One of the most difficult things about litigating a trade secrets case is how to handle the introduction of evidence containing the trade secret.  The party obviously does not want this information divulged in open court or filed as a public record.  Thus, to get around this problem, the party must file a motion to seal the records with the trial court.

Many litigators believed that the Texas Uniform Trade Secrets Act’s (TUTSA) provision on sealing court records provided an efficient means to obtain such an order:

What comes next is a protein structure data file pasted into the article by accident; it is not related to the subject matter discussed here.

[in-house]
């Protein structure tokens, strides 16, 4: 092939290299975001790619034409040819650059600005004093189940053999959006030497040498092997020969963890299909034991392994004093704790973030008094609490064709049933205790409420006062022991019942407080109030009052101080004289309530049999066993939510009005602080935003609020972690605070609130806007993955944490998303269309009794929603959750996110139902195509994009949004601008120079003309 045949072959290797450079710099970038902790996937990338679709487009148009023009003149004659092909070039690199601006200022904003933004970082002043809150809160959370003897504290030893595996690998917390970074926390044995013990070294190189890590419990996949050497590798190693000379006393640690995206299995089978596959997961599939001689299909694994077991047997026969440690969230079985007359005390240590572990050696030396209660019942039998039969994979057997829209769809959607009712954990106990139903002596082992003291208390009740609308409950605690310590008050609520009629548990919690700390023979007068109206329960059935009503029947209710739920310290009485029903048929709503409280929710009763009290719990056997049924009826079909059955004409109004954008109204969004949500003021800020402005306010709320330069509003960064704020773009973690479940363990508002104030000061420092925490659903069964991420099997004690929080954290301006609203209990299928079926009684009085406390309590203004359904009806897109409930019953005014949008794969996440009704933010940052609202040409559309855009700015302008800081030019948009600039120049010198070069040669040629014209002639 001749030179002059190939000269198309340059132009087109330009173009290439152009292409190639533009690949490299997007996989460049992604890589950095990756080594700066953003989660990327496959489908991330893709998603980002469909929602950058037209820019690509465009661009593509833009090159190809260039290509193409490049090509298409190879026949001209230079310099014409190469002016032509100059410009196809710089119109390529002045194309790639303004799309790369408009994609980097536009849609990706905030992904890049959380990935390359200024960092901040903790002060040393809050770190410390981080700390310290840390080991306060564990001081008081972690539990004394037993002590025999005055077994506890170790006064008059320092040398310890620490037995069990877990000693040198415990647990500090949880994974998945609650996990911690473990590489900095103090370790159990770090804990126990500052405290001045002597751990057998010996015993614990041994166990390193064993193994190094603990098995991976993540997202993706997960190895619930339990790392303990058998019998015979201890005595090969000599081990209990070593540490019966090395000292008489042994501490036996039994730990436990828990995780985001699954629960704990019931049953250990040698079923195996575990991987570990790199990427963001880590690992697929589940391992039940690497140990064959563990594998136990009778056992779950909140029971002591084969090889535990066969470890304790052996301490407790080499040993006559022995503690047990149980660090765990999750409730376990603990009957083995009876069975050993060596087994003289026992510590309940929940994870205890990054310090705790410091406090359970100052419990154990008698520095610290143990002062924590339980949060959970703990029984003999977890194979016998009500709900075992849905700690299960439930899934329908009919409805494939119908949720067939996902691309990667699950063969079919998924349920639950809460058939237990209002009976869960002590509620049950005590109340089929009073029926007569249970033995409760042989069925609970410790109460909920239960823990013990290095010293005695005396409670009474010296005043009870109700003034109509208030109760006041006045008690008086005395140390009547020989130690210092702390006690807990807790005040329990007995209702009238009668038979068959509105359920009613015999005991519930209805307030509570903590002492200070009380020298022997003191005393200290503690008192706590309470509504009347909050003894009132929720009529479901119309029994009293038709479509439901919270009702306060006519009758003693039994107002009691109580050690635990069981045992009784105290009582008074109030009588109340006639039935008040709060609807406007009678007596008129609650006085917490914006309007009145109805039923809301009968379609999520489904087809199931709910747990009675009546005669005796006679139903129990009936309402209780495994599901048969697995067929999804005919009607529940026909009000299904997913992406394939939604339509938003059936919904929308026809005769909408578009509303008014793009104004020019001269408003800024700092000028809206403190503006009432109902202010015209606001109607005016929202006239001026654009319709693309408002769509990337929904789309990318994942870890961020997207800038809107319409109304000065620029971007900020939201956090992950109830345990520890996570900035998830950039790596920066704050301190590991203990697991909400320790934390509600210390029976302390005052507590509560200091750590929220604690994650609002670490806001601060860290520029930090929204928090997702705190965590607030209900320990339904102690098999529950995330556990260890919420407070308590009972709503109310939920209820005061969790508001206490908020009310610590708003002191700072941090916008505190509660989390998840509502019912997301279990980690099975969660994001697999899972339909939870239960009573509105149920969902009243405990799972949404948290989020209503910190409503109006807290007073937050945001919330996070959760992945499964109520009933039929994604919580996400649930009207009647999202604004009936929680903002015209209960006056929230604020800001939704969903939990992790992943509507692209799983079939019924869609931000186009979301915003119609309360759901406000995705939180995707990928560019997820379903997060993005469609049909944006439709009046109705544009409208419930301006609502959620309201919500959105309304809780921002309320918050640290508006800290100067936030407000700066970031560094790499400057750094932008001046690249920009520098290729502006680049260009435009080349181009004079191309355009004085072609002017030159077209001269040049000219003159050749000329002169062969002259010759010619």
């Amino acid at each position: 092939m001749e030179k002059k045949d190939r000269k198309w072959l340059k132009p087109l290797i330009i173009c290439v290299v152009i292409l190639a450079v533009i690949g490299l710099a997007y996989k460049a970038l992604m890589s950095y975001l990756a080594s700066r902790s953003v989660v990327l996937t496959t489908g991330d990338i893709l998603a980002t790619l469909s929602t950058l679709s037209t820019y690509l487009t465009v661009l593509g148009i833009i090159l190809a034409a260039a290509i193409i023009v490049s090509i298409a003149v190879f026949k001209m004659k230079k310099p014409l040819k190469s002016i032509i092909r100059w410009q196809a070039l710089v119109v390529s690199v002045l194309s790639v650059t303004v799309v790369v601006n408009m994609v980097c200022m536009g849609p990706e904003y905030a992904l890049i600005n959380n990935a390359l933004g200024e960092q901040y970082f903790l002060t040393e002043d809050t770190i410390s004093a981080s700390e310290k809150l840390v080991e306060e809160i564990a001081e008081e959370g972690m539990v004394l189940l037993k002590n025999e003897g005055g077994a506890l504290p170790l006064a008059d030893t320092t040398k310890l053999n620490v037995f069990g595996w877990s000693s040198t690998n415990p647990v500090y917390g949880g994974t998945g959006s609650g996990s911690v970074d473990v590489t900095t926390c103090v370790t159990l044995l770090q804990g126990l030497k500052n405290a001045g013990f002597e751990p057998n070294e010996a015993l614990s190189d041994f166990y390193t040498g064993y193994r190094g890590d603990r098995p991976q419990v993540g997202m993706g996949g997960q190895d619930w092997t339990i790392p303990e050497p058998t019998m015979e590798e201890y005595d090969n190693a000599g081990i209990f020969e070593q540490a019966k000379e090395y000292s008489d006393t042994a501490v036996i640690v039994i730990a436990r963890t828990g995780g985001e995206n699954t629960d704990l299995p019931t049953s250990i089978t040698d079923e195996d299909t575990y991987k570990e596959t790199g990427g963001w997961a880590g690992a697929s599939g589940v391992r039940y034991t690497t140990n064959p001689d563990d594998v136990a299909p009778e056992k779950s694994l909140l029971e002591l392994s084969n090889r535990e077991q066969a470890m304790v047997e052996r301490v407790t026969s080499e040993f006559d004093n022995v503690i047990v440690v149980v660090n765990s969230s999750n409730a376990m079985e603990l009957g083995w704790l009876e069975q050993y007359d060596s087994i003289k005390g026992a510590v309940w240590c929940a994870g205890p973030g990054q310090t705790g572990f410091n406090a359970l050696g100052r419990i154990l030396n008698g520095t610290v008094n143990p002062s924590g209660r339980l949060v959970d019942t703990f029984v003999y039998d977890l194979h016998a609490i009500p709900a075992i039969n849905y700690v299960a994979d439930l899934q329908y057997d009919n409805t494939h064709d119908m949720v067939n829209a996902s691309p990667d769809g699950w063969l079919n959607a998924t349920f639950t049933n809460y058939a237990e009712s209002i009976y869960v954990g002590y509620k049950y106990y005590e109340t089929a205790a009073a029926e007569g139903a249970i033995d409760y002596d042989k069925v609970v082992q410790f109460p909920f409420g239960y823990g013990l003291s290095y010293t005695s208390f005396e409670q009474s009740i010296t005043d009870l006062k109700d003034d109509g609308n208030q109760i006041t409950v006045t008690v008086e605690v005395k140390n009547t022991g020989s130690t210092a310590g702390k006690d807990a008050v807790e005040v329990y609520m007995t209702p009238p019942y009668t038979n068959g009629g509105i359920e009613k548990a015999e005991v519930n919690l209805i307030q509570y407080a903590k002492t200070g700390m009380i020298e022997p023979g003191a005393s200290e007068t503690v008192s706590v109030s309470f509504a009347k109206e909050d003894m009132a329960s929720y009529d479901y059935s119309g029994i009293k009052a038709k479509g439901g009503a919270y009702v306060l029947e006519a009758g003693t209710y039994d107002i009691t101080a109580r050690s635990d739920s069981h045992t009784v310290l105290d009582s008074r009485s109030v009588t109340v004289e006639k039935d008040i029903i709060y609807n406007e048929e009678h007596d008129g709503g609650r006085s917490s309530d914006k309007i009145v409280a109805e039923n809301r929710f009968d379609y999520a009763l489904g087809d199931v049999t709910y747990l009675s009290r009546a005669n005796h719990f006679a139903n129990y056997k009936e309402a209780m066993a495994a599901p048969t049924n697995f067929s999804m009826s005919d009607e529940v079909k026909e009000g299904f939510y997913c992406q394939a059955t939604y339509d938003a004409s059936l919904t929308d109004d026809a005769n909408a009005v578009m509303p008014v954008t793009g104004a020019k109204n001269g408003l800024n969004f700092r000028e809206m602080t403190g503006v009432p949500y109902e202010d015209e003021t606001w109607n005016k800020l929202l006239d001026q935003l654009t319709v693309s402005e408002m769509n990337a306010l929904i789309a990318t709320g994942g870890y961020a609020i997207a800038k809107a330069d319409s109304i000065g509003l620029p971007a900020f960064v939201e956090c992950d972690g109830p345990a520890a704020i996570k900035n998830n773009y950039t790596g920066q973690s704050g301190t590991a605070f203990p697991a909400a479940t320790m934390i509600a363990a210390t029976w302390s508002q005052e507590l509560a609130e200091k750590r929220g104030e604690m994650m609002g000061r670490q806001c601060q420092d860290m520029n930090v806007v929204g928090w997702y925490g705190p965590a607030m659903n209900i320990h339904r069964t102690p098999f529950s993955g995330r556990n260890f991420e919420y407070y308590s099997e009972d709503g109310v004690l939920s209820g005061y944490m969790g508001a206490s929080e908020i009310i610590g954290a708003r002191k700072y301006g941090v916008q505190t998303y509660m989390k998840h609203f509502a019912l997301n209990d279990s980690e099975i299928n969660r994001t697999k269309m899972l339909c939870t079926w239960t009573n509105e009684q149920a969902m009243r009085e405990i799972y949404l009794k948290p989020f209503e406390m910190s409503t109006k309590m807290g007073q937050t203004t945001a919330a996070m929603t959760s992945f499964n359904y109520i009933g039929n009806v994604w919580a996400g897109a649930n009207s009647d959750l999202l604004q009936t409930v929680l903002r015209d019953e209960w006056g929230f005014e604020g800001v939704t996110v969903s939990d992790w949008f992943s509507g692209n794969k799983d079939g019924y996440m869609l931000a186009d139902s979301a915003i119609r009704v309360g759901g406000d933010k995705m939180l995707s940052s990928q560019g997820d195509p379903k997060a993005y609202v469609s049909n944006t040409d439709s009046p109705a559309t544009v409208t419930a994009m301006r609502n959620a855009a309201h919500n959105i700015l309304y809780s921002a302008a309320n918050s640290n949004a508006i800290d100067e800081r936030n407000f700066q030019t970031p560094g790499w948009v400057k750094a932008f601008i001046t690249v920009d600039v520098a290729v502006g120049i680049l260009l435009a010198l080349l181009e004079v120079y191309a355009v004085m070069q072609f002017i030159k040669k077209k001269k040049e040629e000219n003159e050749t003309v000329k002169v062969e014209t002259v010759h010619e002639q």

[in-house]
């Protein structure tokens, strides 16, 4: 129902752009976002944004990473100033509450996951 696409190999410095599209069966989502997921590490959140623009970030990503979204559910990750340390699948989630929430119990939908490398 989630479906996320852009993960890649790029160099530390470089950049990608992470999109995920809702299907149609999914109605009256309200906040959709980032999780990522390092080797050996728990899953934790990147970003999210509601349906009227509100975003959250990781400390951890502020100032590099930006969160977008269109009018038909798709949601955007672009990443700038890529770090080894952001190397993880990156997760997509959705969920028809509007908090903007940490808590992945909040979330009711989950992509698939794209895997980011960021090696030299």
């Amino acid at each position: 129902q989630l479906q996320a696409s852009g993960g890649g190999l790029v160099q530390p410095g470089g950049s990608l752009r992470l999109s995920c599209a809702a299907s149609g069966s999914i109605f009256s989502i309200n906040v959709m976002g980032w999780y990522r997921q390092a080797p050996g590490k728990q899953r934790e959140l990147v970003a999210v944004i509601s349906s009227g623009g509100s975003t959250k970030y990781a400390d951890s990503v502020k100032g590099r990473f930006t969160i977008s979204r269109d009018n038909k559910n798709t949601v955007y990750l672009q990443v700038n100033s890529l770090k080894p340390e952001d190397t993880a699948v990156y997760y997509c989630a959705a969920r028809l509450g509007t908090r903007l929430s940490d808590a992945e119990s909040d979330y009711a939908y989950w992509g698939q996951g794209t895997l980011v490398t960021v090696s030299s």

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Often, in trade secrets and other types of commercial litigation, the courts will enter protective orders so that the parties can exchange trade secret or proprietary information without losing the “secret” nature of the information.  This exchange of information is generally necessary so that the parties can understand the nature of the dispute.  For instance, if the claim is that a competitor misappropriated a customer list, the plaintiff might have to produce the customer list that it claims was misappropriated.  Additionally, the parties often exchange confidential financial information in order to prove their damages.
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